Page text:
Poly Pipe Welding

The butt welding method of joining polyethylene (PE) pipe requires the combined application of appropriate temperature, time and pressure to ensure a sound weld.

Operators should take care to determine the suitability of materials for butt welding. Join only pipes and fittings made from the same raw materials, eg PE to PE, PP to PP, PVDF to PVDF etc.

The joint area must always be protected from adverse weather conditions, eg dampness, excessive cold or heat, or strong winds which could lead to the pipe wall developing non-uniformly heated zones.

The weld zone should be free of bending stress, free of notches or similar damage and be free of contamination.

Fusionmaster HDPE Poly Pipe Welding


The basic welding process

a) Prepare the ends of the pipe or fittings so they are clean and parallel to each other.

b) Heat the ends to melt the plastic until a bead just forms round both ends.

c) Heat soak the ends for a prescribed time.

d) Remove the heater plate and bring the pipe ends into contact with each other.

e) Raise the pressure gradually to prescribed weld pressure.

f) Maintain pressure until weld cycle is complete, before unclamping and removing pipe from the machine.

Weld failure troubleshooting

Uniform Bead - Correct WeldingUniform bead

Correct welding.

Crack Down Centre of BeadCrack down centre of bead

“Cold weld” signified by clean break through the middle of the weld with a smooth appearance.

Could be due to insufficient heat soak time or temperature, changeover time too long, excessive soak pressure, insufficient fusion pressure, no allowance for drag pressure, or drag pressure too great eg due to pulling pipe up a gradient.

Weld MisalignmentMisalignment

Maximum allowable 10% of wall thickness.

Care should also be taken to ensure pipes or fittings being joined have the same diameter and wall thickness or the probability of weld failure is significantly increased.

Insufficient Bead Roll OverInsufficient bead roll

Could be due to insufficient heat soak time or temperature, changeover time too long, insufficient fusion pressure, or no allowance for drag pressure.

Unequal Bead SizeUnequal bead size

Look for temperature gradients eg pipe surface in the hot sun vs pipe in the shade, or heater plate hot spots. Look for unequal application of pressure. If unequal uniformly around the whole circumference, look for physical difference in materials being joined eg melt flow index.

Butt welding equipment is designed to apply the temperatures and pressures specified by the parameters. As the conditions of use of welding equipment are outside the control of Dixon Industries, no warranties are expressed or implied and no liability is assumed in connection with the use of butt welding equipment or the butt welding guidelines or parameters.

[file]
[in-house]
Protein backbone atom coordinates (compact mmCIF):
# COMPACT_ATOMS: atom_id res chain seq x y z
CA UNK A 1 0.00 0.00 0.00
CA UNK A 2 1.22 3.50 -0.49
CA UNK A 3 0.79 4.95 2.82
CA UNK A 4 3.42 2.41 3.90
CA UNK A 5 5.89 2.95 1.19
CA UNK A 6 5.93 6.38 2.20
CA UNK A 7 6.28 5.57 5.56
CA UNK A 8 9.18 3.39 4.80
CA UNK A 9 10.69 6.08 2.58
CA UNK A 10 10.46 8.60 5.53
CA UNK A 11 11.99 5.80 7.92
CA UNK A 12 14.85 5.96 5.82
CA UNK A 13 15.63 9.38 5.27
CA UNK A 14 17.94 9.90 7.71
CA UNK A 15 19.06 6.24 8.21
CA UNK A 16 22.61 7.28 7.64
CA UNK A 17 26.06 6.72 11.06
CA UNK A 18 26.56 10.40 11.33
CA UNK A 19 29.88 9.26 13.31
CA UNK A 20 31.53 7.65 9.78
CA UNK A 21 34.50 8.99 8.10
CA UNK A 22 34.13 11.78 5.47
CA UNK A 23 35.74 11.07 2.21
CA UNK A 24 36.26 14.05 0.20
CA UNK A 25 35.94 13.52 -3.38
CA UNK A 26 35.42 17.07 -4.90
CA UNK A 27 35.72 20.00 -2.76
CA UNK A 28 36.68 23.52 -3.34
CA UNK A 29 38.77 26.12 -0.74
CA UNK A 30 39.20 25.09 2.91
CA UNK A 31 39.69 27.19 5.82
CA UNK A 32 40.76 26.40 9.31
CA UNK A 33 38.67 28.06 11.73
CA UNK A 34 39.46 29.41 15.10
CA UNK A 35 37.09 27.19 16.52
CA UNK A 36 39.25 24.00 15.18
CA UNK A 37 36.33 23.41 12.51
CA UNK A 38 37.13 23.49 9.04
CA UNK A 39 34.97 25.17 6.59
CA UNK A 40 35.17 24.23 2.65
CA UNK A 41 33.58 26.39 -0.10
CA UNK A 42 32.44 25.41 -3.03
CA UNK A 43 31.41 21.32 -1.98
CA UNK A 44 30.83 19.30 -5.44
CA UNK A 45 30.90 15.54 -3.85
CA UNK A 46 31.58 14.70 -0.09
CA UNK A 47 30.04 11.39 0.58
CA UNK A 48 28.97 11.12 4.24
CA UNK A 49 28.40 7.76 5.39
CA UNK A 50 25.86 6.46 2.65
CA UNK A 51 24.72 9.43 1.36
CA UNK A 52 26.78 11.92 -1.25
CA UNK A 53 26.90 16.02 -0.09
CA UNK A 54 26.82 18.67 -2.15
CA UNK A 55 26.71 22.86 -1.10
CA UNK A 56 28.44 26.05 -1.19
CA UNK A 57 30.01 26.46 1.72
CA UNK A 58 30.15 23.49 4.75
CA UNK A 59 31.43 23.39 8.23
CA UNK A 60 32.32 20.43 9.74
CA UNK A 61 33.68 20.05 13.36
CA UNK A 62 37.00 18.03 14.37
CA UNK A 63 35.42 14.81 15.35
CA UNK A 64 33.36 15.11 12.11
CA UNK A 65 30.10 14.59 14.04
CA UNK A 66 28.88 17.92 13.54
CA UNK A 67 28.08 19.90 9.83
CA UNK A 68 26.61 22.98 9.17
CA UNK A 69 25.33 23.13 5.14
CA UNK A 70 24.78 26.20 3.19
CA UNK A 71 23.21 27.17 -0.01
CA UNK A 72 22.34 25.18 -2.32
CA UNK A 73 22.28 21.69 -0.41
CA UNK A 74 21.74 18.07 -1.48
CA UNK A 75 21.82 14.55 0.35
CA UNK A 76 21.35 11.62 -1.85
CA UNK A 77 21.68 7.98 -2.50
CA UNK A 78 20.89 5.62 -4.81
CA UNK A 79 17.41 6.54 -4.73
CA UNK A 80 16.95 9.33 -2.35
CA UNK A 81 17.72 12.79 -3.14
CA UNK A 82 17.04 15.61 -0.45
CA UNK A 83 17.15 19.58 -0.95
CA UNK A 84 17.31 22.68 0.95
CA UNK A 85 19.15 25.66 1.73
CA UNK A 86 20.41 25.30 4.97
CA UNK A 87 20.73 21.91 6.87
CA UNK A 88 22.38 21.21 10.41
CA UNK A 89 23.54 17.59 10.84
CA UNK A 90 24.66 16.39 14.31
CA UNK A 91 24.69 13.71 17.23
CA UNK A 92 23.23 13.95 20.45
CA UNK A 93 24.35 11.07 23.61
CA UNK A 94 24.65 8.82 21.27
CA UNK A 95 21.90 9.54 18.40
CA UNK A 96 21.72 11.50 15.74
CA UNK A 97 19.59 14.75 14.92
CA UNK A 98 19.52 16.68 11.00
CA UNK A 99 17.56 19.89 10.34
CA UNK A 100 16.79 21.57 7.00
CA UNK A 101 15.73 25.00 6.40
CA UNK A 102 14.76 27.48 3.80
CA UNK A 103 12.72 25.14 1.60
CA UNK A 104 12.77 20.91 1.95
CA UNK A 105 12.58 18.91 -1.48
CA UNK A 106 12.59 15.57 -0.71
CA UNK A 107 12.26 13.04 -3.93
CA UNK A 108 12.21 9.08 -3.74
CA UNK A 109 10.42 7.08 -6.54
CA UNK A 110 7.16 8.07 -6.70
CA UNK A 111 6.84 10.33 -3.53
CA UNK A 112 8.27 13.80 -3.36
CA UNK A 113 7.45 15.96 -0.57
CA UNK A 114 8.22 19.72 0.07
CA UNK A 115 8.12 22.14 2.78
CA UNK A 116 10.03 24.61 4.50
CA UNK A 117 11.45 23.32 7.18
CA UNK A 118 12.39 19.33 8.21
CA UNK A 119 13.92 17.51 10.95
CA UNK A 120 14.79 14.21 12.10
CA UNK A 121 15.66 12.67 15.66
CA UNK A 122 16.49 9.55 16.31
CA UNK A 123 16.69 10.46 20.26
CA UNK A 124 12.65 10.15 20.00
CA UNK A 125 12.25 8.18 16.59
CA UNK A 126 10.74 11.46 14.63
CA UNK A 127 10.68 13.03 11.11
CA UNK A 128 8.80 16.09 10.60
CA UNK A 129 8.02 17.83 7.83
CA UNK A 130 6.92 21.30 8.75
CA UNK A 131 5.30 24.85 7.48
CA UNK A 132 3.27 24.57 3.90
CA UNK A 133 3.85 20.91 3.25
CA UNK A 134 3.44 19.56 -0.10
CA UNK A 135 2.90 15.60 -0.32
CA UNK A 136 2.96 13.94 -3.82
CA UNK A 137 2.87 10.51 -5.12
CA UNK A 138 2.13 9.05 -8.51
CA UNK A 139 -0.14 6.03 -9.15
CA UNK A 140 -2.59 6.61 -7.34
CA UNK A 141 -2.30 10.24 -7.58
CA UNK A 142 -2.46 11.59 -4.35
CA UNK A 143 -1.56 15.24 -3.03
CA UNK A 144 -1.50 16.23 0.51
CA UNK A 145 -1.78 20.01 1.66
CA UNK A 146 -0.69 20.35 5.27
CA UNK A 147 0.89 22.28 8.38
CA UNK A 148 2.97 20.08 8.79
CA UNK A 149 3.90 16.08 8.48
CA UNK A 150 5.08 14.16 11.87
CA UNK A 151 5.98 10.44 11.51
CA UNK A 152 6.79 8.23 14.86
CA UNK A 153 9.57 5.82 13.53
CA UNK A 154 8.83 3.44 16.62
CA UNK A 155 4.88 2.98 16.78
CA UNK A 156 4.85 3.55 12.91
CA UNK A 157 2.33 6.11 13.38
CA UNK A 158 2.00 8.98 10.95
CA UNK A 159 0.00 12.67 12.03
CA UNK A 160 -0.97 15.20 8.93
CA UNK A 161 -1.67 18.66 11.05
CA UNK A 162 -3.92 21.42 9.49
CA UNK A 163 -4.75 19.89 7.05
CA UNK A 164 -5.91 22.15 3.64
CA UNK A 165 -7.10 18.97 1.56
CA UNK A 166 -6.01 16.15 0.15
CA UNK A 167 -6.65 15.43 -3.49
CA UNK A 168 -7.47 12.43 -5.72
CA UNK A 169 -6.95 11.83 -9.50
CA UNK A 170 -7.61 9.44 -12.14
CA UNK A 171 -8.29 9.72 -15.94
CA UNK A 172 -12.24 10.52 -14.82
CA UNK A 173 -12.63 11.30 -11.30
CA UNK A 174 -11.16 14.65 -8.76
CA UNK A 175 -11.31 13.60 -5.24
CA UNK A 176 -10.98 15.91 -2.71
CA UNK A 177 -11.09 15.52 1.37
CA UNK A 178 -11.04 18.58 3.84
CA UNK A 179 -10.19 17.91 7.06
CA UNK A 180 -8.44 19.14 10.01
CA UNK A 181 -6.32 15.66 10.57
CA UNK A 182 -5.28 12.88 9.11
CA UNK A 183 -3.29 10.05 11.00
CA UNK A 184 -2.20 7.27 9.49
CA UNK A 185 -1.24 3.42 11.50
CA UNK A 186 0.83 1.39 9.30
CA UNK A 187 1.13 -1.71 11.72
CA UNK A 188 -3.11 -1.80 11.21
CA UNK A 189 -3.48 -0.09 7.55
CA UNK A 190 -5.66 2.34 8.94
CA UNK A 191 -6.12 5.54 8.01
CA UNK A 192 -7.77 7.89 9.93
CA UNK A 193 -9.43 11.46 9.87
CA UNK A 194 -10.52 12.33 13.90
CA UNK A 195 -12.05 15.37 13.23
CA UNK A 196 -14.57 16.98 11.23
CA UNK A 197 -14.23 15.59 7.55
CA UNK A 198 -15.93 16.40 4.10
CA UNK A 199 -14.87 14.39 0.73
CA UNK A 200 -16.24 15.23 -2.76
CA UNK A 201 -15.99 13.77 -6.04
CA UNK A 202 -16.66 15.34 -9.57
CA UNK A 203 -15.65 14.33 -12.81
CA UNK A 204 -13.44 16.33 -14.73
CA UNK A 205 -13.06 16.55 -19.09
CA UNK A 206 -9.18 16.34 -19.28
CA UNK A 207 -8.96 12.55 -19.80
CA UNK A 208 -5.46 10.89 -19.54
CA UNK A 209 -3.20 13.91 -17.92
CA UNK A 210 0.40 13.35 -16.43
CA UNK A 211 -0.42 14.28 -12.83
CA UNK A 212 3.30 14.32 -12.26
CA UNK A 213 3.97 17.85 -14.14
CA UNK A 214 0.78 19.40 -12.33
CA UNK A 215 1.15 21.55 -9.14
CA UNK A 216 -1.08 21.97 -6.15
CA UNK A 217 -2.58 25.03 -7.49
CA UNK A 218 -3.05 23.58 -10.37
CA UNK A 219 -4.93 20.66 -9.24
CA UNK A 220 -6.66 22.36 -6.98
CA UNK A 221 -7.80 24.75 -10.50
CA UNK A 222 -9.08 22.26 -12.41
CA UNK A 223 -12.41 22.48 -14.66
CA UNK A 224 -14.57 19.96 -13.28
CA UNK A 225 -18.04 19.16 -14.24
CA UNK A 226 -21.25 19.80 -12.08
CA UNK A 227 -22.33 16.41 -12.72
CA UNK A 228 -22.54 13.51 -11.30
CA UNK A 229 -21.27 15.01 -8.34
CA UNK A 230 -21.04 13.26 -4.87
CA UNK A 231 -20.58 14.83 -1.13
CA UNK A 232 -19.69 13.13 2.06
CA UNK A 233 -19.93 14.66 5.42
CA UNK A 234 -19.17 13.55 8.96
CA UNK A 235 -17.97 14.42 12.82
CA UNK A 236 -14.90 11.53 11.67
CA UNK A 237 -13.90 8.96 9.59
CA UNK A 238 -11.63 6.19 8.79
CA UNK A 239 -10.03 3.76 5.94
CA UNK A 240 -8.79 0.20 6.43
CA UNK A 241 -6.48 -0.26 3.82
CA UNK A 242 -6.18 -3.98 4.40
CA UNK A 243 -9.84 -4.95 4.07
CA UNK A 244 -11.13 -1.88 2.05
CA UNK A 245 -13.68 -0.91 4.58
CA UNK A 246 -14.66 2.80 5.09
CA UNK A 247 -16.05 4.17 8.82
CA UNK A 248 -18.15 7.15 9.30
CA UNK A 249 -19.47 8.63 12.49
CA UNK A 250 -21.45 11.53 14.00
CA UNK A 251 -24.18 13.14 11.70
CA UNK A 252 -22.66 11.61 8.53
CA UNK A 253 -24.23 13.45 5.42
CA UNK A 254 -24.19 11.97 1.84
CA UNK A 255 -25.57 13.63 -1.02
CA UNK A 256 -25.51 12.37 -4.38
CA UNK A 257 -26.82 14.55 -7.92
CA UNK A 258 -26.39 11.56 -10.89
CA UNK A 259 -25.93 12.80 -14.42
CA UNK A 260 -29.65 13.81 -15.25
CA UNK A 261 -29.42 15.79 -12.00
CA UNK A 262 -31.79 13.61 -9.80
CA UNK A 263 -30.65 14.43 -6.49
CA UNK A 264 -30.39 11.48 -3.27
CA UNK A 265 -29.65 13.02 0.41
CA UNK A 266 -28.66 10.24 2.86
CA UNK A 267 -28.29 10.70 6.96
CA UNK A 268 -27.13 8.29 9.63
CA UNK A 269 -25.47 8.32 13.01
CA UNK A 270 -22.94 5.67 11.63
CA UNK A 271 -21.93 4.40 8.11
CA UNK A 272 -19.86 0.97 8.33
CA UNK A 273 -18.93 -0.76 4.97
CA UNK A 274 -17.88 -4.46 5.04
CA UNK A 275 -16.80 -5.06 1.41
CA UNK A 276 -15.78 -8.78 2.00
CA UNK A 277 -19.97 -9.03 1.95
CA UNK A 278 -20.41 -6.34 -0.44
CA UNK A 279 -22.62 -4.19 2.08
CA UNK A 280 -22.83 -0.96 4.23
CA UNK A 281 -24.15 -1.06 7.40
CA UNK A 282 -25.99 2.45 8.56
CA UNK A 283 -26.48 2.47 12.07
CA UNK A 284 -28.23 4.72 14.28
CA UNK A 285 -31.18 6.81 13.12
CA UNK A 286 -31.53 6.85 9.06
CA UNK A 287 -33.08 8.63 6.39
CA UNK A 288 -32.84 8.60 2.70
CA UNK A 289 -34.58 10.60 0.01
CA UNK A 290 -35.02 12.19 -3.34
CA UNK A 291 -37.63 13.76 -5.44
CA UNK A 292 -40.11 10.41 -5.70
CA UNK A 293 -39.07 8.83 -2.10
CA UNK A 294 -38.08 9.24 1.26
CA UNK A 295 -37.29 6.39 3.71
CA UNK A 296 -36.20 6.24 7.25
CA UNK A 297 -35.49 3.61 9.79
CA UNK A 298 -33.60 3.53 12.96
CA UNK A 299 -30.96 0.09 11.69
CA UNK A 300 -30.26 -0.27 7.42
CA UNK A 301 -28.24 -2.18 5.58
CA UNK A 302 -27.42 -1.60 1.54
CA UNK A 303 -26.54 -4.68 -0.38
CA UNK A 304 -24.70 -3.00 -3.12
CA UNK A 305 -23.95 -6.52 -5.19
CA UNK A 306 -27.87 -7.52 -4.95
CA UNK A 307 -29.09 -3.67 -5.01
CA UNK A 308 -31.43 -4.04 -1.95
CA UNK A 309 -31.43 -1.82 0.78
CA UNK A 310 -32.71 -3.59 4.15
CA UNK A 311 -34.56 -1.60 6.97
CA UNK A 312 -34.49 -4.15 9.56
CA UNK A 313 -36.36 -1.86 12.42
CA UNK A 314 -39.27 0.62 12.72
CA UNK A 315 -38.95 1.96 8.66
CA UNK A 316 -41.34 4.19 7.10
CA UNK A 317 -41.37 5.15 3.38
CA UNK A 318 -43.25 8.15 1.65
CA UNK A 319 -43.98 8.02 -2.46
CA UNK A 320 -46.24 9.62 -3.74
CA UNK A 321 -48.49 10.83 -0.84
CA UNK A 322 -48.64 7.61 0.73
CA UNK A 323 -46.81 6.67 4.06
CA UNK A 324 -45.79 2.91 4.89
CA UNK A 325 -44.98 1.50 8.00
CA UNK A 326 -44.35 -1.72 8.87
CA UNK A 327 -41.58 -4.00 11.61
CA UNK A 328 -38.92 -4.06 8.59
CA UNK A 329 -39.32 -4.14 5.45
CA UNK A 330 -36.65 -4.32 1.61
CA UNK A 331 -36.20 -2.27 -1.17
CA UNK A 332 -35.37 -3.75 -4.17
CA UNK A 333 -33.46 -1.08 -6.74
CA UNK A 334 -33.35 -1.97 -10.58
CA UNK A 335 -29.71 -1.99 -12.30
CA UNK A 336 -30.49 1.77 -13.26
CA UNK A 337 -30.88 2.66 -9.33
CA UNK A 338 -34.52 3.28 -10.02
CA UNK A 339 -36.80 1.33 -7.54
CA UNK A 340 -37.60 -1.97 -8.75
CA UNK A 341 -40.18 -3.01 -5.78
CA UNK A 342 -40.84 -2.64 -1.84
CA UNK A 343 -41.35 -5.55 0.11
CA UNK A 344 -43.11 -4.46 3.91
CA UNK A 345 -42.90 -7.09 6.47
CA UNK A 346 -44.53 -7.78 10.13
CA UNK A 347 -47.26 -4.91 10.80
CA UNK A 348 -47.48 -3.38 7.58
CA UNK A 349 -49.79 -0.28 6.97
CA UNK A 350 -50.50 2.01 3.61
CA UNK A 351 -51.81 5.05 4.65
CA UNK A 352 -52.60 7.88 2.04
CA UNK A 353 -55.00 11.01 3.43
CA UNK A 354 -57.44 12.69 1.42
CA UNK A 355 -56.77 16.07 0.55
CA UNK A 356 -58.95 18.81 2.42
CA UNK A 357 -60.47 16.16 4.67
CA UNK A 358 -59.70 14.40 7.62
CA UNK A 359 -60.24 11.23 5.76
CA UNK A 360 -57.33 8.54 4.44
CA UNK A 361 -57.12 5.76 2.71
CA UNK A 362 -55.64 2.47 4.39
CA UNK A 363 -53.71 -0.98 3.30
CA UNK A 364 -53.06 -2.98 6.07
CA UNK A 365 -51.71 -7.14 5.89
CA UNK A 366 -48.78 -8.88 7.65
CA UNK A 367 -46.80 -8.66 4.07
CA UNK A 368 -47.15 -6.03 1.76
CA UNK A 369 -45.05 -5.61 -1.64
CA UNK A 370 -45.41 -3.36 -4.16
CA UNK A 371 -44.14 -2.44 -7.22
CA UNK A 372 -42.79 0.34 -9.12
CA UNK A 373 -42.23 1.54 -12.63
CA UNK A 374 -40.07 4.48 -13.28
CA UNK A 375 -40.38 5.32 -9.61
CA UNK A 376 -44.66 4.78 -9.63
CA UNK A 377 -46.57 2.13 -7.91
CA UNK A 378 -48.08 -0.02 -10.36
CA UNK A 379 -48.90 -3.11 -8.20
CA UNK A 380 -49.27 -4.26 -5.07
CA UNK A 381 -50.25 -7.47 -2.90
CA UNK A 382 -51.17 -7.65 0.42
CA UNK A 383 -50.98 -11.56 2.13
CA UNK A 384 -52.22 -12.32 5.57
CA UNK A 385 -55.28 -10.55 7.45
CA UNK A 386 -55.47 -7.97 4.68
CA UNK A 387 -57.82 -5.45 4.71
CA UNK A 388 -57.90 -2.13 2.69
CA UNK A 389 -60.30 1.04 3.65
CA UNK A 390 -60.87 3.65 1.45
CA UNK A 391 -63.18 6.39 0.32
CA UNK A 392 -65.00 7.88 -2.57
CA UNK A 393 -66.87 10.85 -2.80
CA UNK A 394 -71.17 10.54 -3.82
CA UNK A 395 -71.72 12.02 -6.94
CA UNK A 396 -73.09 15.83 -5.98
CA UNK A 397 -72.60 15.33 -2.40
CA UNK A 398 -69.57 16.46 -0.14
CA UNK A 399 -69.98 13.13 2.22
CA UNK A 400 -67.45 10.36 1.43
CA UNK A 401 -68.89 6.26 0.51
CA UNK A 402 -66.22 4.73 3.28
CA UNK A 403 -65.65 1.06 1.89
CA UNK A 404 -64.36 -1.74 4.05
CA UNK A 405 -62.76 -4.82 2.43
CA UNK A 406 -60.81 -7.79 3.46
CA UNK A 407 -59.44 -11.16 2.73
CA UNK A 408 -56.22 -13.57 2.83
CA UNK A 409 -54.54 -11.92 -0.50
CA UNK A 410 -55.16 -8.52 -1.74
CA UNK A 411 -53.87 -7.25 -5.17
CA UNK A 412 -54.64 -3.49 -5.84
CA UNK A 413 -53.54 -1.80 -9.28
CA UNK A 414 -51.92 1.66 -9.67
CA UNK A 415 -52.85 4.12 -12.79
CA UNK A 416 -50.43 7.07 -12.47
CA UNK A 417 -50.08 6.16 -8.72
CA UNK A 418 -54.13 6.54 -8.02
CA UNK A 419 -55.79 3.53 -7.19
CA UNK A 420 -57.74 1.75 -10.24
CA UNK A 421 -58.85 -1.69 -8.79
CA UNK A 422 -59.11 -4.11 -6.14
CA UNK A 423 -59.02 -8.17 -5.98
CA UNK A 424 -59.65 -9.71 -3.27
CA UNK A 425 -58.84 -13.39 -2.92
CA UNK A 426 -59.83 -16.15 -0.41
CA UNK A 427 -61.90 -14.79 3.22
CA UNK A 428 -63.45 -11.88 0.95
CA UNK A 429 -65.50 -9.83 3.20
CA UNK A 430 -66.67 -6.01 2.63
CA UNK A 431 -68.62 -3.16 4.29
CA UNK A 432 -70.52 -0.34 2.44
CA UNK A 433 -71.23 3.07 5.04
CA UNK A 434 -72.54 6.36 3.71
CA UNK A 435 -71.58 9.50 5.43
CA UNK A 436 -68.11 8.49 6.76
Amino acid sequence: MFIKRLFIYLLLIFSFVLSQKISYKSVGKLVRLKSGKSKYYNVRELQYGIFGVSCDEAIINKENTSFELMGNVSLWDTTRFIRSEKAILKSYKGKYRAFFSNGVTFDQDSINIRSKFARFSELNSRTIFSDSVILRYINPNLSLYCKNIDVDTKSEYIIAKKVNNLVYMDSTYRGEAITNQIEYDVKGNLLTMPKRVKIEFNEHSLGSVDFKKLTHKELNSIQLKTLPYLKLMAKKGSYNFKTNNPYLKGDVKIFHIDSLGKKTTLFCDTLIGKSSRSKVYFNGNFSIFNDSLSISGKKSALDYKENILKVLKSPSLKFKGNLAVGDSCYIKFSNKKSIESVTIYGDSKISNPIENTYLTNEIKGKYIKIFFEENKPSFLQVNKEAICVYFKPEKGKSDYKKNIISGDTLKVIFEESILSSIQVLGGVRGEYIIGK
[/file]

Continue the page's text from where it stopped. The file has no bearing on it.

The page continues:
PIPA Industry Guidelines for Butt Fusion Jointing of PE Pipes & Fittings

PIPA recommends the butt fusion procedures and parameters as specified in ISO 21307, Plastics pipes and Fittings – Butt Fusion Jointing Procedures for Polyethylene (PE) Pipes and Fittings Used in Construction of Gas and Water Distributions Systems.

ISO 21307 specifies three proven butt fusion jointing procedures for pipes and fittings, taking into consideration the materials and components used, the fusion jointing procedure and equipment and the quality assessment of the completed joint. It also covers the weld procedure for activities such as surface preparation, clamping, alignment and cooling procedures.

Butt welding involves the heating of two pipe ends to fusion temperature and then subsequently joining the two ends by the application of force.

Fusionmaster Machines at work

FUSIONMASTER Butt Fusion Welders

However, a successful butt weld requires the correct combination and sequence of the welding parameters time, temperature and pressure.

ISO 21307 contains three distinct fusion methods described below for pipe and fittings.

It is essential that the parameters specified for a given method are followed. Do not mix and match parameters from each method.

Single pressure – low fusion jointing pressure
This method has been used by most European countries and in Australia.

Dual pressure – low fusion jointing pressure
This method is used by the water industry in the UK, and in Europe for pipe with a wall thickness greater than 22mm. These parameters are not commonly used in Australia.

Single pressure – high fusion jointing pressure
This method has been used extensively in Northern America and more recently in Australia for the construction of gas gathering pipelines. The weld interface pressure is approximately three times the low pressure method and, as a consequence, more of the molten material is extruded from the weld zone, thereby enabling a reduced cooling time. The method is relatively new in Australia and therefore extra attention is required to ensure that:

  1. Welding machines have sufficient structural strength and hydraulic capacity to achieve the high pressure parameters in a safe manner. Confirmation should be sought from the machinery manufacturer.
  2. The welding operator is sufficiently experienced and proficient with the parameters.

Download PIPA Industry Guidelines